Recent Colorado Department of Transportation figures show that stoned-driving fatalities went down from 2016 to 2017 for those over the legal intoxication limit but up in fatal crashes involving drivers who tested positive for any marijuana in their system, whether above the line or under it. Such mixed results are typical according to a new report, which acknowledges that getting firm answers about the risks involved with driving high remains an enormous challenge.
And there are plenty of reasons why.
The study in question, "Driving Under the Influence of Drugs and Alcohol," was issued by the Colorado Division of Criminal Justice and is accessible below in its entirety. Created in conjunction with House Bill 17-1315, which ordered the division "to report annually to the general assembly certain data relating to substance-affected driving citations that occurred in the previous year," it's filled with fascinating information, as indicated by our recent post headlined "In 15 Colorado Counties, DUI Totals Are More Than 1 Percent of the Population."
Among the most intriguing passages are frank admissions about the difficulties of reaching definitive conclusions in regard to stoned driving. Continue for examples grouped in four main categories and illustrated by graphics from the report.
Despite many legislative and political attempts, cannabis remains a federal Schedule I drug — meaning that it has no officially recognized medical value. As such, the report notes, researchers wishing to study marijuana must register with the Drug Enforcement Administration "by submitting protocols detailing the substances involved, including the amount of each substance, and providing detailed security arrangements intended to prevent diversion of the drug to outside parties."
That's only the beginning of the complications.
Since 1968, the National Institute of Drug Abuse has contracted with the University of Mississippi, which grows the only marijuana available for federally sanctioned research use. However, the report reveals that "this Mississippi marijuana is of lower Delta-9 THC potency than what is being sold in the legal market, with 'High THC' defined as 5-10 percent and 'Very High THC' as above 10 percent."
In truth, most of the marijuana currently being sold in Colorado's recreational market tends to hover around 20 percent potency. "This discrepancy makes it difficult to generalize the study findings from impaired driving experimental protocols to real-world situations," the study's authors concede.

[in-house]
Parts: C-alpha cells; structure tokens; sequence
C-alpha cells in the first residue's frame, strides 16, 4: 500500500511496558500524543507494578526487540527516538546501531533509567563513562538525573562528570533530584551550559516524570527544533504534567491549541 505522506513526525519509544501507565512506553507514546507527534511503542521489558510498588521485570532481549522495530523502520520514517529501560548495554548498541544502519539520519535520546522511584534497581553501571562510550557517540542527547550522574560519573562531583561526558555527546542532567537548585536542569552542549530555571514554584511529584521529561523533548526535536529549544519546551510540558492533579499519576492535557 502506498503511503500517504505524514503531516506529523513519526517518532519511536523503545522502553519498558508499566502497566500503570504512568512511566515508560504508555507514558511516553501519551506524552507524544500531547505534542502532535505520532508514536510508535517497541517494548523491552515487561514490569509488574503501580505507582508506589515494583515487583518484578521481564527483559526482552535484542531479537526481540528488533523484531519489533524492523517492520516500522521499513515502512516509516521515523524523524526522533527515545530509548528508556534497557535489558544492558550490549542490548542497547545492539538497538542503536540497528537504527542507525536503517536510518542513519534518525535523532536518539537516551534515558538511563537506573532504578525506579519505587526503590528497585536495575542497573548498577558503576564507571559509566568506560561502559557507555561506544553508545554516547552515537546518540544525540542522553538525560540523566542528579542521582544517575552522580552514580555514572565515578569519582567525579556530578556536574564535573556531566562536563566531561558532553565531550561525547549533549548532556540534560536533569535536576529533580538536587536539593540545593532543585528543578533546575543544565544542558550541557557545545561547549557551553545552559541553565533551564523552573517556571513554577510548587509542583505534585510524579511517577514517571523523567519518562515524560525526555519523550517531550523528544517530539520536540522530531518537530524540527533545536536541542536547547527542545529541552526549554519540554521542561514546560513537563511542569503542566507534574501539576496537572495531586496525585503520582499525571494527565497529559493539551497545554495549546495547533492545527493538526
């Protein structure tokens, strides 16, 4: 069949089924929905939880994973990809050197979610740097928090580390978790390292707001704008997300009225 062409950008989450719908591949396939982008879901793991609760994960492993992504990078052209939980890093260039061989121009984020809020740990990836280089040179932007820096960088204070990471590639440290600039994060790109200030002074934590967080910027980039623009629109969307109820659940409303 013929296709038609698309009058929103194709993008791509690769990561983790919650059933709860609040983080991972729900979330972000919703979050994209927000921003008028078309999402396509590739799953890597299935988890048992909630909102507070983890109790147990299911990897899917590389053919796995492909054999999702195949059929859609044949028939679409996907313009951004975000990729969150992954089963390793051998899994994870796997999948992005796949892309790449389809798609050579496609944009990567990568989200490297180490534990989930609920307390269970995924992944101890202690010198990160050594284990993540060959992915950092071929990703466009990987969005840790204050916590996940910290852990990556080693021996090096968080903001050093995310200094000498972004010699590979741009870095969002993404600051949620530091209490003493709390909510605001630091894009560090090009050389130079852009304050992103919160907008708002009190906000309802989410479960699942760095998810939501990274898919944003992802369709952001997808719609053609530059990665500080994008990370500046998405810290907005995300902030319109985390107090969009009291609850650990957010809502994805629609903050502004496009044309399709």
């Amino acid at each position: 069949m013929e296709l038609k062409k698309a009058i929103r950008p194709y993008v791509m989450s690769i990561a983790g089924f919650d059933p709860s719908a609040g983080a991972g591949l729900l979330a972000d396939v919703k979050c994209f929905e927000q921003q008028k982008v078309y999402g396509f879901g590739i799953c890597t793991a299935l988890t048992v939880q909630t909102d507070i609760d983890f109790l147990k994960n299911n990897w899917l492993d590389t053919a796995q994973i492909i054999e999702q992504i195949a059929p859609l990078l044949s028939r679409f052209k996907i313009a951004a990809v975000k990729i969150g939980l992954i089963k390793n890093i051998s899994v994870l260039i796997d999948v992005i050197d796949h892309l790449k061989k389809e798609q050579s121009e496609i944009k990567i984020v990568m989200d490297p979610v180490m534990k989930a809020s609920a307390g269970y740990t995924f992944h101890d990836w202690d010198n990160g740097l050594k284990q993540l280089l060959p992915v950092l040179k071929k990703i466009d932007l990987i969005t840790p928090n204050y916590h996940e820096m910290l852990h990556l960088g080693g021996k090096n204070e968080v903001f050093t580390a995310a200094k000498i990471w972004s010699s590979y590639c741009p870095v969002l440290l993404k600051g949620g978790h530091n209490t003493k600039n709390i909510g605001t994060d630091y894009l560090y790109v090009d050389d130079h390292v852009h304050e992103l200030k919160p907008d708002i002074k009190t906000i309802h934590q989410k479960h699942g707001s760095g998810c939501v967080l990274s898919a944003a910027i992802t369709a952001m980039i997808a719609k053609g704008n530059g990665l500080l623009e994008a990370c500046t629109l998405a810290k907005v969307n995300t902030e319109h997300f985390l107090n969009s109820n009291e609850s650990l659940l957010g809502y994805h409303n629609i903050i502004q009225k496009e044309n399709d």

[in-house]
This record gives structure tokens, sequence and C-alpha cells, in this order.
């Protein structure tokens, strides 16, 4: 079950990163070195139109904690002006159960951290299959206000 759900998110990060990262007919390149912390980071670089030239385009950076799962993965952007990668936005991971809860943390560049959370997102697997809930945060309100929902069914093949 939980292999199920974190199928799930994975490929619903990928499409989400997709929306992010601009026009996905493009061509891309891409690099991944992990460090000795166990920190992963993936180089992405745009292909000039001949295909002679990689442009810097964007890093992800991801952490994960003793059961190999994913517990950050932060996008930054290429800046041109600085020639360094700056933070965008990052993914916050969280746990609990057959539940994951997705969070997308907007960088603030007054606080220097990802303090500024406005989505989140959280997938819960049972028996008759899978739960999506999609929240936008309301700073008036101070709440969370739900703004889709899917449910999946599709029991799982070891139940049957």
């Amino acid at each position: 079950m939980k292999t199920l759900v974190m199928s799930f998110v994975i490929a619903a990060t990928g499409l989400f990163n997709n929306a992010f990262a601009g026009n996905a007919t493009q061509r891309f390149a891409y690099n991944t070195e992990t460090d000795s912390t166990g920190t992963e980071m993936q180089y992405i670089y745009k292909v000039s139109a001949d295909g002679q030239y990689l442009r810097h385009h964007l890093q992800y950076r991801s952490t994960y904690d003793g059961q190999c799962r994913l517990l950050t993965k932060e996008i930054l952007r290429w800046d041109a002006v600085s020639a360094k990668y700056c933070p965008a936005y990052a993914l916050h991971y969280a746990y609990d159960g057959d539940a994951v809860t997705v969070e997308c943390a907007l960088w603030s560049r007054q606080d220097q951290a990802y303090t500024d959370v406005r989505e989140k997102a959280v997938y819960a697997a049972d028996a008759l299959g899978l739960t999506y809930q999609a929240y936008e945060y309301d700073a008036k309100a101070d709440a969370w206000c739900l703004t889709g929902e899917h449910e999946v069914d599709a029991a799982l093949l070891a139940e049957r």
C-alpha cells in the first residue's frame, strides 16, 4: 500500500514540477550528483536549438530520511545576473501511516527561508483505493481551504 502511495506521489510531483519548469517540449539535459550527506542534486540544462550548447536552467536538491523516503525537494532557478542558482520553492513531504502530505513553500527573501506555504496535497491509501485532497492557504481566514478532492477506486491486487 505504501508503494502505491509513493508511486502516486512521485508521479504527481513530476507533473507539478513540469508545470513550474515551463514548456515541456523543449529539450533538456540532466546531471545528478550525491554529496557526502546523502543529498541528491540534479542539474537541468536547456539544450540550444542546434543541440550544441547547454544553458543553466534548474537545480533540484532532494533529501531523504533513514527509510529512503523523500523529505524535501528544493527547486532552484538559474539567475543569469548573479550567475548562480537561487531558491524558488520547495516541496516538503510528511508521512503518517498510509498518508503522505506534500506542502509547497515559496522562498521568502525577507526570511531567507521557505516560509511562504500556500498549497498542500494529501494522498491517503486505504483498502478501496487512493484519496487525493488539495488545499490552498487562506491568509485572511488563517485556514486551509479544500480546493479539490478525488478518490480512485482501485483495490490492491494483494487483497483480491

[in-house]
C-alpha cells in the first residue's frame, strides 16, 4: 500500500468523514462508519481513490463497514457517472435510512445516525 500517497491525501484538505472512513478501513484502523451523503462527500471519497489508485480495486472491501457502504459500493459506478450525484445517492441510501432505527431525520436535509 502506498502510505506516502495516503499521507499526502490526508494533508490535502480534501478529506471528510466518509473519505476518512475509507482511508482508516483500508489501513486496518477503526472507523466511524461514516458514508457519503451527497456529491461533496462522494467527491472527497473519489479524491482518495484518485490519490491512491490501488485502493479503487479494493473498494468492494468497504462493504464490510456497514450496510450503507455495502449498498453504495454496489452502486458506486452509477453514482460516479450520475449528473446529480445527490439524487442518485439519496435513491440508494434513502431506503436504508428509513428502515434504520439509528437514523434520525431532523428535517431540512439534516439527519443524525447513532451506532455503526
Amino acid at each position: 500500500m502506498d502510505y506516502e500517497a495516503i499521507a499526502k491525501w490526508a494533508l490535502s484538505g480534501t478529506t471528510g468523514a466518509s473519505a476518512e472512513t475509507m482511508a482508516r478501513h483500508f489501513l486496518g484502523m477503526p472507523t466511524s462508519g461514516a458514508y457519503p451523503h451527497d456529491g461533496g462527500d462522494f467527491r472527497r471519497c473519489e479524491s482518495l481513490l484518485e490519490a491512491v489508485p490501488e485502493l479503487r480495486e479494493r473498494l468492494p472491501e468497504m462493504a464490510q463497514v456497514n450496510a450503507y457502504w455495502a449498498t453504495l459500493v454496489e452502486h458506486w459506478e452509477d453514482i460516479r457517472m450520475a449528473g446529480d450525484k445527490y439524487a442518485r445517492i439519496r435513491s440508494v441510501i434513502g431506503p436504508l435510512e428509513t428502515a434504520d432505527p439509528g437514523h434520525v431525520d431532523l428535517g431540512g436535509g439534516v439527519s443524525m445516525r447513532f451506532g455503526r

Local approval for research is no snap, either. The study depicts the registration process at the University of Colorado Denver's Anschutz Medical Campus as "lengthy (4-8 weeks) and elaborate, with a visit or phone interview to review security measures" — and once permission is granted, "there is extensive record-keeping required, and researchers are subject to annual audits by the Environmental Health and Safety Office of the University. Furthermore, there are potentially significant fiscal consequences for researchers and universities involved in marijuana research if there are deviations or mistakes in following the guidelines set forth."
More issues arise when it comes to the consistency of research, or a lack thereof. The study points out that some researchers focus on Delta-9 THC, "the psychoactive component of marijuana" that tends to indicate recent use when present at high levels. But "many people cite research or statistics that describe the presence of other cannabinoids," including ones that "can be detected many days later and are not necessarily indicative of recent use. A person can have cannabis metabolites present in their system while having none of the psychoactive effects of cannabis."
What's left unstated in this paragraph is that anti-marijuana advocates have long attempted to blur the distinctions between these types of cannabinoids as part of their efforts to demonize the substance. Plenty of studies have agendas, and figuring out what they are can require vigorous detective work.
In addition, the report argues that the "multiple methods of consumption" make marijuana a tough research topic. For instance, "cannabis can be smoked or vaped in its flower form, vaped or dabbed and inhaled in its concentrate form (wax, shatter, oil, resin), ingested in its edible form and even puffed through an inhaler. The onset of effects from edible cannabis can take 45 minutes to two hours, while the onset of smoked or vaped cannabis is within the first ten minutes."